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to the 10YFP Trust Fund;
c. Inducing more active participation of the private sector and financial institutions in the 10YFP by
demonstrating the economic case for, and return on investment generated by the shift to SCP patterns;
d. Securing predictable and adequate financial contributions to the 10YFP Trust Fund to enable the
timely implementation of its programmes at national and regional levels, on the scale being demanded by a wide
range of actors.
e. Ensuring that the development of the 10YFP and its programmes are consistent with and support-
ive of the post 2015 development agenda and the SDGs, as these are defined and subsequently implemented and
achieved, respectively.

7.2 What opportunities exist for improving the comprehensiveness of programmes under
the 10YFP in support of national sustainable development transitions?
The current six 10YFP programmes serve as platforms for partnerships and initiatives to deliver capacity
building, policies and methodologies supporting the implementation of SCP. Throughout their implementation,
these programmes will contribute to resource efficiency and decoupling, and thus also to the economic, social
and environmental pillars of sustainable development.
f. Actors in all programmes will need to identify areas of cooperation and synergies with other 10YFP
programmes, in order to ensure a wider collective impact and lifecycle approach. For example, the programme on
Sustainable Tourism could have important contributions to the programme on Sustainable Lifestyles and Educa-
tion (information to tourists on sustainable choices and behaviour), as well as to the programme on Sustainable
Building and Construction, by providing guidelines and practical tools for constructing more resource efficient
hotels.
g. Identifying other priority themes, sectors and emerging issues that should be addressed in the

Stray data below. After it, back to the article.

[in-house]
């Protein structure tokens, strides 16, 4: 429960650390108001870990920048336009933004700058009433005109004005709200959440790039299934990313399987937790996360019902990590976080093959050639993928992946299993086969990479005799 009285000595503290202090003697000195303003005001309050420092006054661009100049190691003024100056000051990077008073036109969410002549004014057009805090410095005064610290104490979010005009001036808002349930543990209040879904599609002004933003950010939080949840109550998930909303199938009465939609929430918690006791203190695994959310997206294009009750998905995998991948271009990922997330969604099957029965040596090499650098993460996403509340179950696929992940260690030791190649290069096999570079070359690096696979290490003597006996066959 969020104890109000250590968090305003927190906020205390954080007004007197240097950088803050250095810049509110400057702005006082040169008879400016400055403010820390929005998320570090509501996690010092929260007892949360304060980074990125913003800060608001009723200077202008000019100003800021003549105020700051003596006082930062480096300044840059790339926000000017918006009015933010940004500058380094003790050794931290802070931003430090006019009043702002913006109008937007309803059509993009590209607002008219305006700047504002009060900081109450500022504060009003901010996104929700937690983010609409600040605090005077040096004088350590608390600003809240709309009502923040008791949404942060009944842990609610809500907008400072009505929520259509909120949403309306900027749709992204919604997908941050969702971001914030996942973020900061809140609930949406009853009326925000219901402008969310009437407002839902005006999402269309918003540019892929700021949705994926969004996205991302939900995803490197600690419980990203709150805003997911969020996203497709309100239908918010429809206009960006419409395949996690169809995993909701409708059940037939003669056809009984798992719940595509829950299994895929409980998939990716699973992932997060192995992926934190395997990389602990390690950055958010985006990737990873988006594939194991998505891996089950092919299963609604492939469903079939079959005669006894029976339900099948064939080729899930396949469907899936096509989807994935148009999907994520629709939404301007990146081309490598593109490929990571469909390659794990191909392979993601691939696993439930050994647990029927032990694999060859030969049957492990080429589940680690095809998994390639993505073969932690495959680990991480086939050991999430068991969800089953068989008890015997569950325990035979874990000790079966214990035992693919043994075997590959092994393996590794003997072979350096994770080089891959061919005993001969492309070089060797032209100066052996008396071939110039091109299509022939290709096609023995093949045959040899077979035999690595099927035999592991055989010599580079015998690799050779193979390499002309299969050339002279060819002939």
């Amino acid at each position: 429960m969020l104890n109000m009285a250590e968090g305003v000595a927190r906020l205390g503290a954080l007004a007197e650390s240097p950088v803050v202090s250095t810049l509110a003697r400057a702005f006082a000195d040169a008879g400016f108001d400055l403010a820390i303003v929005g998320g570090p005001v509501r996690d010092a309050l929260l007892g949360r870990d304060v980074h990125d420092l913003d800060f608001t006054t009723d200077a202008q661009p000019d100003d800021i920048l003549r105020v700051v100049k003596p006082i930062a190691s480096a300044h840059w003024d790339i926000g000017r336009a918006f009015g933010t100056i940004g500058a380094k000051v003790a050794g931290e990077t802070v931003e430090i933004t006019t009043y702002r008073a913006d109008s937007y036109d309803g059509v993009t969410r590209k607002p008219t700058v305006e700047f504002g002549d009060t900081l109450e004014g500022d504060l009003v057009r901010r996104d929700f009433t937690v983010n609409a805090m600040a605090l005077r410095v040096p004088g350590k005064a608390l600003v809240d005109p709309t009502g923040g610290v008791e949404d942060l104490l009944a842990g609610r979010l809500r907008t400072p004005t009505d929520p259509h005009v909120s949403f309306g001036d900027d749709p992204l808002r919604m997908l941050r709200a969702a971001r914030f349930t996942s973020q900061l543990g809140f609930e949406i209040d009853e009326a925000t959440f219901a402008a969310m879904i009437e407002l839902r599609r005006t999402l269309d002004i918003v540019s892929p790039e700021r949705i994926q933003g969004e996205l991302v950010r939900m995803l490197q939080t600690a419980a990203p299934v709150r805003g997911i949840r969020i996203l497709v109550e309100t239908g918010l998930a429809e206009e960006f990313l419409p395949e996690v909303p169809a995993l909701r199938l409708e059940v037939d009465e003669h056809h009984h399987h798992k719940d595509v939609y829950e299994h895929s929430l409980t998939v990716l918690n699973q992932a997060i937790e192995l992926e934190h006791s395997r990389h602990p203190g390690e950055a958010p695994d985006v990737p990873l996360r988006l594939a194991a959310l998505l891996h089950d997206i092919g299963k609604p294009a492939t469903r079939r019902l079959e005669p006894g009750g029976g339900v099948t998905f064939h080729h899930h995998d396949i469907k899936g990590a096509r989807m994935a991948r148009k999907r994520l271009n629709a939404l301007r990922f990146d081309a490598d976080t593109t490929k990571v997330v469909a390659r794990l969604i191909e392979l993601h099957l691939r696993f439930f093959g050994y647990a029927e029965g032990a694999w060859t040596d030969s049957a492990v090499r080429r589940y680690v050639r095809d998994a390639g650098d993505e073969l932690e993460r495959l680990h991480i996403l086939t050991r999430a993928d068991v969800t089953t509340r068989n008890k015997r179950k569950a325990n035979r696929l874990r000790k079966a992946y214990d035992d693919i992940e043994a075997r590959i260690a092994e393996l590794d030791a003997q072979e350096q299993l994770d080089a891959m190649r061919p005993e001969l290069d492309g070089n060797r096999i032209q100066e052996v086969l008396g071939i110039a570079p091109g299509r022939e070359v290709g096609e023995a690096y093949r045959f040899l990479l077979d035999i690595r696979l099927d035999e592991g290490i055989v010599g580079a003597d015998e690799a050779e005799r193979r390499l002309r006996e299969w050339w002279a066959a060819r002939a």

10YFP and its programmes, according to increasingly support resource efficiency and well-defined national and
regional strategies for the shift to SCP patterns. Programme areas that have been suggested, by governments
among others, include waste, manufacturing, SMEs, cities and urban sprawl.
h. Showcasing, through 10YFP programmes and other existing SCP initiatives, the opportunities and
potential that the shift to SCP patterns offers for achieving triple-win solutions for the benefit of people, planet and
the society in all countries.

7.3 What key policy measures within the current programme areas of the 10YFP have the
greatest potential to provide early wins? Can these be replicated and brought to scale?
i. The lifecycle approach, has been identified as one of the 11 criteria for the 10YFP programmes. This
approach is essential if governments, business and other actors are to have a holistic approach to promoting SCP,
to identify pollution and resource use hot spots in product life cycles, and develop efficient policy packages to
change patterns of consumption and production.
j. Working on sustainable supply chains will be an important element for all programmes, and could
make an important contribution to enhancing the engagement of the private sector.

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k. Innovation and new thinking to leapfrog to SCP patterns will be also essential.
l. Combining capacity building undertaken in 10YFP programmes with policies and decision-making
processes which generate financial investments, both public and private, which will also be crucial in making the
shift to SCP patterns.